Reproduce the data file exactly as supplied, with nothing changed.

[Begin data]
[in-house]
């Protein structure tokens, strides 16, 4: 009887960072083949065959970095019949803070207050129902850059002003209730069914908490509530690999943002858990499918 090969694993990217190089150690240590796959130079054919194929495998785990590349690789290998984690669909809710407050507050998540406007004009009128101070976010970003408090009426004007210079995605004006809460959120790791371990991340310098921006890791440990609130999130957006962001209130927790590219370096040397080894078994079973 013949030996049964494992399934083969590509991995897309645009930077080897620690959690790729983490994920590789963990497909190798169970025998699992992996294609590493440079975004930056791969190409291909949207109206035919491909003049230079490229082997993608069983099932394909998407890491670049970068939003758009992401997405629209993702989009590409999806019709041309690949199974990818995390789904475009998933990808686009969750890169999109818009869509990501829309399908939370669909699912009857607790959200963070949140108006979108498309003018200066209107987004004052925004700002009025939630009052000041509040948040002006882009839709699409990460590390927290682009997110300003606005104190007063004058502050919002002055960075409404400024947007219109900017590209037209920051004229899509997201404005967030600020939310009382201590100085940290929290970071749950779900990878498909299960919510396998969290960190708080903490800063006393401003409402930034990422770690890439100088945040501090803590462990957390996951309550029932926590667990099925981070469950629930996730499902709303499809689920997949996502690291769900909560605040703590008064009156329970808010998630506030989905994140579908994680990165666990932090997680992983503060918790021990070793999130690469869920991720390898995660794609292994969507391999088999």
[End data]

[in-house]
């Protein structure tokens, strides 16, 4: 009887960072083949065959970095019949803070207050129902850059002003209730069914908490509530690999943002858990499918 090969694993990217190089150690240590796959130079054919194929495998785990590349690789290998984690669909809710407050507050998540406007004009009128101070976010970003408090009426004007210079995605004006809460959120790791371990991340310098921006890791440990609130999130957006962001209130927790590219370096040397080894078994079973 013949030996049964494992399934083969590509991995897309645009930077080897620690959690790729983490994920590789963990497909190798169970025998699992992996294609590493440079975004930056791969190409291909949207109206035919491909003049230079490229082997993608069983099932394909998407890491670049970068939003758009992401997405629209993702989009590409999806019709041309690949199974990818995390789904475009998933990808686009969750890169999109818009869509990501829309399908939370669909699912009857607790959200963070949140108006979108498309003018200066209107987004004052925004700002009025939630009052000041509040948040002006882009839709699409990460590390927290682009997110300003606005104190007063004058502050919002002055960075409404400024947007219109900017590209037209920051004229899509997201404005967030600020939310009382201590100085940290929290970071749950779900990878498909299960919510396998969290960190708080903490800063006393401003409402930034990422770690890439100088945040501090803590462990957390996951309550029932926590667990099925981070469950629930996730499902709303499809689920997949996502690291769900909560605040703590008064009156329970808010998630506030989905994140579908994680990165666990932090997680992983503060918790021990070793999130690469869920991720390898995660794609292994969507391999088999």